Monday, November 13, 2006

Hot Chip, Cool Bar

Remember the time when people said "synthesizer" instead of keyboards? Incidentally, it was also when fashionable gals were wearing like, tights under skirts, and um, leg-warmers. Well, my nostalgia-prone friend, for better or for worse, that time is back.

When Hot Chip (nay "Hawt Chip") took the stage at The Metro earlier this month, four-fifths of them took their stations behind a wall-o-synths. Shaking the venue's collective booty as much as 5 pasty Brits can shake an equally pasty crowd, they started the set with the throbbing dance-funk of "Boy From School" and carried the energy through the set. Mind you, Hot Chip is NOT a poke-around-behind-a-laptop band. The emphasized live element makes for a terrific show -- for every electric drone and bass beat there's dreamy pop harmonies, guitar hooks, and yes, even the beloved cowbell that's all the rage these days. Can't wait for the triangle to make it's homecoming.

For the encore they banged out a riotous version of "Over and Over" and a few days later someone reminded me I screamed "SYNTH GODDDS!" at some point. Probably when the song segued perfectly into a cover of New Order's "Temptation" -- a well-deserved nod to the Kings of Pasty Dance-Pop.

While my friend was busy slurring tequila infused come-ons downstairs at Smartbar, the remainder of our group took two quick lefts out the door and ducked into arguably the most tolerable bar in Wrigleyville: The Gingerman Tavern. An oddly shaped spot that occupies the wedge between N. Clark and Racine. It's no coincidence this bar is stumbling-distance from The Metro. The mix-matched chairs, tables and billiard balls complement it's equally eclectic clientele. That said, if anyone knows of a better Wrigleyville bar, I'd like to hear it, drink there, and then tell you why you're wrong.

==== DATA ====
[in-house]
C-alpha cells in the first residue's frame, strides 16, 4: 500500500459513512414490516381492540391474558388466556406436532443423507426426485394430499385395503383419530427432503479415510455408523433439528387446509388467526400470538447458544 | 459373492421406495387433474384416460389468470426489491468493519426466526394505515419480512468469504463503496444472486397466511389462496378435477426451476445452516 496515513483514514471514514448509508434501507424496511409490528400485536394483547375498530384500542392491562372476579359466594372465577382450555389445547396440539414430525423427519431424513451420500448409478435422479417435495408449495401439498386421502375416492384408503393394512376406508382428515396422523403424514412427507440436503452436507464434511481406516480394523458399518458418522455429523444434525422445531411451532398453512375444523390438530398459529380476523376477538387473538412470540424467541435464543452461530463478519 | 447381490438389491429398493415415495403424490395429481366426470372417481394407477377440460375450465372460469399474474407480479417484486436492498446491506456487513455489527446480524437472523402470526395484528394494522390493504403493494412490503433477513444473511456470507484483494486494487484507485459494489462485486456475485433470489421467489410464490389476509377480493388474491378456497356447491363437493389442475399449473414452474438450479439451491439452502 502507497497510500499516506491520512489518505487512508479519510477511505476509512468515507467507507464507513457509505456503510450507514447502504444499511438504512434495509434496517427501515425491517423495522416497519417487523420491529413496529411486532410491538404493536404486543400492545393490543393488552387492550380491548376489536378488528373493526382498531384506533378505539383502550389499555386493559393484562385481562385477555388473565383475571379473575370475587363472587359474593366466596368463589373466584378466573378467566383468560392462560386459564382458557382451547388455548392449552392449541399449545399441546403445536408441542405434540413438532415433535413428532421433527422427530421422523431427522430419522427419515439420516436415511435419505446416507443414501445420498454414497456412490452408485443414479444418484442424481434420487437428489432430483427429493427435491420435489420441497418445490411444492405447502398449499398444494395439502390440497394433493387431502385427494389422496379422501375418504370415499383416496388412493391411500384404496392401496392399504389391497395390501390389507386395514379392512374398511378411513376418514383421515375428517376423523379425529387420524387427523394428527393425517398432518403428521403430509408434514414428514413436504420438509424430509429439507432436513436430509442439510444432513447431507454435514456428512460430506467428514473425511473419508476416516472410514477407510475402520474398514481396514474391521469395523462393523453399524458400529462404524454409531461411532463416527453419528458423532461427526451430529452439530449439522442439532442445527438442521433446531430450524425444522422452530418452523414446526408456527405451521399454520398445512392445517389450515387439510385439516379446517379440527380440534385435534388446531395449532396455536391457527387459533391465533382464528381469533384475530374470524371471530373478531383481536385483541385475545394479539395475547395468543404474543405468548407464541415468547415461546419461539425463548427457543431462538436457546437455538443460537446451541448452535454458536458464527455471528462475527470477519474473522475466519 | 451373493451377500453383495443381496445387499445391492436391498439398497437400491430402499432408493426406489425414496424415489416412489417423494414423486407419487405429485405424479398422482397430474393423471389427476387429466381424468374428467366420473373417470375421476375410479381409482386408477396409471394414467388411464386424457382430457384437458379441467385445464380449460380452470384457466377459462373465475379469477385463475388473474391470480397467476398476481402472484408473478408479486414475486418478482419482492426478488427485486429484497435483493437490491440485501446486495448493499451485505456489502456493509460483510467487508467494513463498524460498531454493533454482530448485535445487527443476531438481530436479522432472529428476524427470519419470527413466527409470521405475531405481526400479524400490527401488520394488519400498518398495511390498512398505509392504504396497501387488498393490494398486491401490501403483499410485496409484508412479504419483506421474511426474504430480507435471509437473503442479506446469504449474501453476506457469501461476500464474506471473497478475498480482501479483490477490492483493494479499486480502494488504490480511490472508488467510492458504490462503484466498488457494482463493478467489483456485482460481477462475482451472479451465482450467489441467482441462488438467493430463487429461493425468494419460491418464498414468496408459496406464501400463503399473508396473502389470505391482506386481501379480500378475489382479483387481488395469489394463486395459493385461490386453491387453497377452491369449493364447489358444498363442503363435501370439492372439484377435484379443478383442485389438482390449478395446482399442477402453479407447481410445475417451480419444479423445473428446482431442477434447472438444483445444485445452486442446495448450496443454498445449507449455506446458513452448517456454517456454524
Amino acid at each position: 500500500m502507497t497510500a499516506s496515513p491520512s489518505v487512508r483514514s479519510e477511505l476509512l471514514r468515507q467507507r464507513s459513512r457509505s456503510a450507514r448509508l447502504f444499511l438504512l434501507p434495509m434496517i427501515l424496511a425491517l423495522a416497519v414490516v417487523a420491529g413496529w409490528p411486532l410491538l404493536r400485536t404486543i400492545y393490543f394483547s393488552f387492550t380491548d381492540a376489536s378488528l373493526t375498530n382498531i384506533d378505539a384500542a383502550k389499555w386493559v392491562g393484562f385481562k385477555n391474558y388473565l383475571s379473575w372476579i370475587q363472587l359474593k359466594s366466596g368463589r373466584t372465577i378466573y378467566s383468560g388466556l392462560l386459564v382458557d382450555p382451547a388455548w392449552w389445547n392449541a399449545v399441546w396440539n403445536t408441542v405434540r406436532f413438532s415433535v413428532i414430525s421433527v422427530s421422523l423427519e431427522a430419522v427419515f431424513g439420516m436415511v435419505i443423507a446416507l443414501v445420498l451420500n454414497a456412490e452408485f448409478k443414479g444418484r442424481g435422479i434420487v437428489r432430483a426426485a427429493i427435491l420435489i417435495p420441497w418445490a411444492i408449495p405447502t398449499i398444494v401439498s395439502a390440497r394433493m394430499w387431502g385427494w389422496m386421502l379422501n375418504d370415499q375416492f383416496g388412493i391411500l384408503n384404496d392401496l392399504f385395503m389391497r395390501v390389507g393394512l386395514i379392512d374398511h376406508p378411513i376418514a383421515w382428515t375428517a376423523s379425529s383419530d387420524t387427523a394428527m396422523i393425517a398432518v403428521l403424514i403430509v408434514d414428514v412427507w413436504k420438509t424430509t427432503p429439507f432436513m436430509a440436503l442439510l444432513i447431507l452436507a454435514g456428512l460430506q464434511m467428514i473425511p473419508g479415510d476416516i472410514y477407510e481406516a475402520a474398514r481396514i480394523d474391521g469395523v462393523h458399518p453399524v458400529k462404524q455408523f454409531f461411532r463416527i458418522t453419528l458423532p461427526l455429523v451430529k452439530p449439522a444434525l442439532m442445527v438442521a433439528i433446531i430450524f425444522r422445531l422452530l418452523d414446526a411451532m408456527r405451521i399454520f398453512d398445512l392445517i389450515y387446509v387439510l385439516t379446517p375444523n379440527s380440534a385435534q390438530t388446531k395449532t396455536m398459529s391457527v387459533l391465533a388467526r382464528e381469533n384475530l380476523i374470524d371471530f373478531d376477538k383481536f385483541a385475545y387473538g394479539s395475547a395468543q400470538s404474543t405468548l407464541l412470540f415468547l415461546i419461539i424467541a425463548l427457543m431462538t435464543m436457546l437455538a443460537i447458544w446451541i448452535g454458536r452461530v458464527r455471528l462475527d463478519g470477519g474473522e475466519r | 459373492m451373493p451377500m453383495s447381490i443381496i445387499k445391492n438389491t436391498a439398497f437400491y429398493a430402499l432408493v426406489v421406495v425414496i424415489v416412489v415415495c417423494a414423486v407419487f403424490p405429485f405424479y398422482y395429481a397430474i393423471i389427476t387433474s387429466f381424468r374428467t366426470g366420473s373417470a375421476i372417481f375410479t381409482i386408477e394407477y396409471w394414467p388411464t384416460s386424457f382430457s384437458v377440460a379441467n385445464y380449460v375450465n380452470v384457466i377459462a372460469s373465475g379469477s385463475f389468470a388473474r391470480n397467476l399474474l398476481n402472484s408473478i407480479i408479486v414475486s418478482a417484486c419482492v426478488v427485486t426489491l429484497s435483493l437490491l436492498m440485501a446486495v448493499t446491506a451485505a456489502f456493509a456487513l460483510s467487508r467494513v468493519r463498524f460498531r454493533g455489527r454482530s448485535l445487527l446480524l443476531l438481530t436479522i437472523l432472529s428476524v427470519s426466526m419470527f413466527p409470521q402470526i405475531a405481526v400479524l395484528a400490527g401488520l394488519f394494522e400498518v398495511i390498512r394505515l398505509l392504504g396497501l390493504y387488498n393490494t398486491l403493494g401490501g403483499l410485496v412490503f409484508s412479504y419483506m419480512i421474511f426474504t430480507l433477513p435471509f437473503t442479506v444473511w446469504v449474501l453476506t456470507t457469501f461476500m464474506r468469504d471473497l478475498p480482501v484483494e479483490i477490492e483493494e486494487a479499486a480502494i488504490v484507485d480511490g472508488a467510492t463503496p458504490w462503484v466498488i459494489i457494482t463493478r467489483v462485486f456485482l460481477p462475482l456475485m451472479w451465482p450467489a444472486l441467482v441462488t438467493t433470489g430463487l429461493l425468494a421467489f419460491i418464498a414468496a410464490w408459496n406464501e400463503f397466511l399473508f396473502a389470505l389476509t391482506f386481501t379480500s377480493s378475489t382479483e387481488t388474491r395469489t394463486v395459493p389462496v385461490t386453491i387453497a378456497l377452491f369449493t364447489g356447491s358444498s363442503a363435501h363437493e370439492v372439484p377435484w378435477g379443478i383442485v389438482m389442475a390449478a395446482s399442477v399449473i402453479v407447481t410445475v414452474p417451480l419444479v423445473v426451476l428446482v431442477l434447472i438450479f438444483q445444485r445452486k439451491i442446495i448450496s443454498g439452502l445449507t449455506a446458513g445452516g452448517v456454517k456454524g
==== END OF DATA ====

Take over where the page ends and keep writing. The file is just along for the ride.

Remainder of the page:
photos by Pegs. Thanks Pegs.

Thursday, November 09, 2006

The Day Downers Grove Was Awesome.

In what some would consider to be an unfortunate event in itself, I rolled out of bed at 6:30am on a Saturday to head to the western suburbs and catch a children’s book celebration. Ouch.

Why would someone do this? Well, the book was the 13th and final installment of A Series of Unfortunate Events by reclusive author Lemony Snickett, along with the musical accompaniment of The Gothic Archies.


But enough with the pseudonyms. Snickett (who’s never been seen) is the penname of the mordantly funny and slightly effeminate Daniel Handler. The Gothic Archies is the most recent nom-de-plum of Stephin Merritt. The prolific singer/ songwriter/ producer/ collaborator that has made fantastic albums under the names Future Bible Heroes, The 6ths, and most recognizably The Magnetic Fields.